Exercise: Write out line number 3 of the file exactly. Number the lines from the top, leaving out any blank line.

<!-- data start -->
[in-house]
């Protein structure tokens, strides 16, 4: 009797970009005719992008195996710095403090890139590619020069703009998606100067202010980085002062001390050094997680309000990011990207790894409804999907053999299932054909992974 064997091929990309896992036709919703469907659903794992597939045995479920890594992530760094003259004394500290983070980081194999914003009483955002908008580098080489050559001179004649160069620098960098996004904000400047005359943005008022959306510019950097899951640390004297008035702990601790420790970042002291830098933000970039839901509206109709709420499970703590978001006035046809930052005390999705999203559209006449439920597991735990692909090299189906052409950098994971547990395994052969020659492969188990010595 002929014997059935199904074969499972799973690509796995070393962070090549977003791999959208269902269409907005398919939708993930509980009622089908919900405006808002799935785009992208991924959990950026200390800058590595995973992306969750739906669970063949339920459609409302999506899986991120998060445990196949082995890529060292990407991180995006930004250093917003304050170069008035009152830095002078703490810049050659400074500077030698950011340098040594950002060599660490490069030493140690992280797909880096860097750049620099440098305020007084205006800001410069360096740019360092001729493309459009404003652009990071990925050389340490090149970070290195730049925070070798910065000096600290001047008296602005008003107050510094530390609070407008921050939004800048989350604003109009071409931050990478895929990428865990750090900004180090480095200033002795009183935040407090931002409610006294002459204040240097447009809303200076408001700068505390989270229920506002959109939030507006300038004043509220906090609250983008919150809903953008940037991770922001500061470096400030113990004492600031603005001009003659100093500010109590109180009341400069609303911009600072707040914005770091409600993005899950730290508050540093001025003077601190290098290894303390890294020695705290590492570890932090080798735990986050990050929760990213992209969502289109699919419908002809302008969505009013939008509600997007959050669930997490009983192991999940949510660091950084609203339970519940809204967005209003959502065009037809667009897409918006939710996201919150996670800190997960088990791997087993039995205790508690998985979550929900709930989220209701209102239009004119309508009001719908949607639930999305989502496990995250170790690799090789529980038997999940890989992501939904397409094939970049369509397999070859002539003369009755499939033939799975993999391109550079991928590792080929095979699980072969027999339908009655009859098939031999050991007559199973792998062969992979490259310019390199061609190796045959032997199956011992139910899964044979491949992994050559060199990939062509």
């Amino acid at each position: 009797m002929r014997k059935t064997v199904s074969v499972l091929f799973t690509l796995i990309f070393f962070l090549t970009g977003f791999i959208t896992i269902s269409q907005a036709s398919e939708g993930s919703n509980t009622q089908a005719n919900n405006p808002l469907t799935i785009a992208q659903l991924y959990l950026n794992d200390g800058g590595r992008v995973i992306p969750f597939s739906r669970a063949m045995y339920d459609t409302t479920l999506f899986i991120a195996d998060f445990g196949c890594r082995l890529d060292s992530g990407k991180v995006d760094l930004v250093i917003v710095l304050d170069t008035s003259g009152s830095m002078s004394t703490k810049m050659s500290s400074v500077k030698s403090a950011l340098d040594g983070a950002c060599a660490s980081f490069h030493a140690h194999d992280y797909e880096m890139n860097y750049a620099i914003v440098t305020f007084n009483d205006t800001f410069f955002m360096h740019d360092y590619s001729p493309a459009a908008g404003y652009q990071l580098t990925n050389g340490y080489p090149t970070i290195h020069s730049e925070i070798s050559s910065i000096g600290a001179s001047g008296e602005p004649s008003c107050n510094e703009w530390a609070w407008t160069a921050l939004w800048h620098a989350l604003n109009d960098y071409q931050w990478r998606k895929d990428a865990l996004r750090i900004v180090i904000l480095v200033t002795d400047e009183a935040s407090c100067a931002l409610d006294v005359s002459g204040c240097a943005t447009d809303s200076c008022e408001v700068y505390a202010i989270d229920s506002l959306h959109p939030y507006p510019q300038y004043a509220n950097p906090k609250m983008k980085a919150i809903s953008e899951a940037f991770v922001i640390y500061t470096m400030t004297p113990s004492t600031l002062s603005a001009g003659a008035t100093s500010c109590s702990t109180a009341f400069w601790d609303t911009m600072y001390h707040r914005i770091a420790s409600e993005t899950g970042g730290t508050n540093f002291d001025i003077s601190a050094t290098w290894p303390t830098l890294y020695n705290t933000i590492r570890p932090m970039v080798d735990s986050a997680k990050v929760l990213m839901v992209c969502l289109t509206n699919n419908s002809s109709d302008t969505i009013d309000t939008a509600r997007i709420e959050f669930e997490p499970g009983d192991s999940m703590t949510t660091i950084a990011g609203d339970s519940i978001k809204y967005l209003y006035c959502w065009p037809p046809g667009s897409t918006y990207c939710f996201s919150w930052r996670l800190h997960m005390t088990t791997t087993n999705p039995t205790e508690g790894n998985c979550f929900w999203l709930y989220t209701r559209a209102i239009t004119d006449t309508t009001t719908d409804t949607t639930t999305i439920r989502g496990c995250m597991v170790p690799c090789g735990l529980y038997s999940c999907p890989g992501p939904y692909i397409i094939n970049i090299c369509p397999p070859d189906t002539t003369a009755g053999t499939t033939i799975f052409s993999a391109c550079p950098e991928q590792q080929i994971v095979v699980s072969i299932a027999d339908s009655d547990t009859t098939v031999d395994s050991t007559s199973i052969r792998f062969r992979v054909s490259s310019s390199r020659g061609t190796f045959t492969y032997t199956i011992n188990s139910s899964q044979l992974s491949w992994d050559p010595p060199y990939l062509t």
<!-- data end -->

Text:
């Amino acid at each position: 009797m002929r014997k059935t064997v199904s074969v499972l091929f799973t690509l796995i990309f070393f962070l090549t970009g977003f791999i959208t896992i269902s269409q907005a036709s398919e939708g993930s919703n509980t009622q089908a005719n919900n405006p808002l469907t799935i785009a992208q659903l991924y959990l950026n794992d200390g800058g590595r992008v995973i992306p969750f597939s739906r669970a063949m045995y339920d459609t409302t479920l999506f899986i991120a195996d998060f445990g196949c890594r082995l890529d060292s992530g990407k991180v995006d760094l930004v250093i917003v710095l304050d170069t008035s003259g009152s830095m002078s004394t703490k810049m050659s500290s400074v500077k030698s403090a950011l340098d040594g983070a950002c060599a660490s980081f490069h030493a140690h194999d992280y797909e880096m890139n860097y750049a620099i914003v440098t305020f007084n009483d205006t800001f410069f955002m360096h740019d360092y590619s001729p493309a459009a908008g404003y652009q990071l580098t990925n050389g340490y080489p090149t970070i290195h020069s730049e925070i070798s050559s910065i000096g600290a001179s001047g008296e602005p004649s008003c107050n510094e703009w530390a609070w407008t160069a921050l939004w800048h620098a989350l604003n109009d960098y071409q931050w990478r998606k895929d990428a865990l996004r750090i900004v180090i904000l480095v200033t002795d400047e009183a935040s407090c100067a931002l409610d006294v005359s002459g204040c240097a943005t447009d809303s200076c008022e408001v700068y505390a202010i989270d229920s506002l959306h959109p939030y507006p510019q300038y004043a509220n950097p906090k609250m983008k980085a919150i809903s953008e899951a940037f991770v922001i640390y500061t470096m400030t004297p113990s004492t600031l002062s603005a001009g003659a008035t100093s500010c109590s702990t109180a009341f400069w601790d609303t911009m600072y001390h707040r914005i770091a420790s409600e993005t899950g970042g730290t508050n540093f002291d001025i003077s601190a050094t290098w290894p303390t830098l890294y020695n705290t933000i590492r570890p932090m970039v080798d735990s986050a997680k990050v929760l990213m839901v992209c969502l289109t509206n699919n419908s002809s109709d302008t969505i009013d309000t939008a509600r997007i709420e959050f669930e997490p499970g009983d192991s999940m703590t949510t660091i950084a990011g609203d339970s519940i978001k809204y967005l209003y006035c959502w065009p037809p046809g667009s897409t918006y990207c939710f996201s919150w930052r996670l800190h997960m005390t088990t791997t087993n999705p039995t205790e508690g790894n998985c979550f929900w999203l709930y989220t209701r559209a209102i239009t004119d006449t309508t009001t719908d409804t949607t639930t999305i439920r989502g496990c995250m597991v170790p690799c090789g735990l529980y038997s999940c999907p890989g992501p939904y692909i397409i094939n970049i090299c369509p397999p070859d189906t002539t003369a009755g053999t499939t033939i799975f052409s993999a391109c550079p950098e991928q590792q080929i994971v095979v699980s072969i299932a027999d339908s009655d547990t009859t098939v031999d395994s050991t007559s199973i052969r792998f062969r992979v054909s490259s310019s390199r020659g061609t190796f045959t492969y032997t199956i011992n188990s139910s899964q044979l992974s491949w992994d050559p010595p060199y990939l062509t």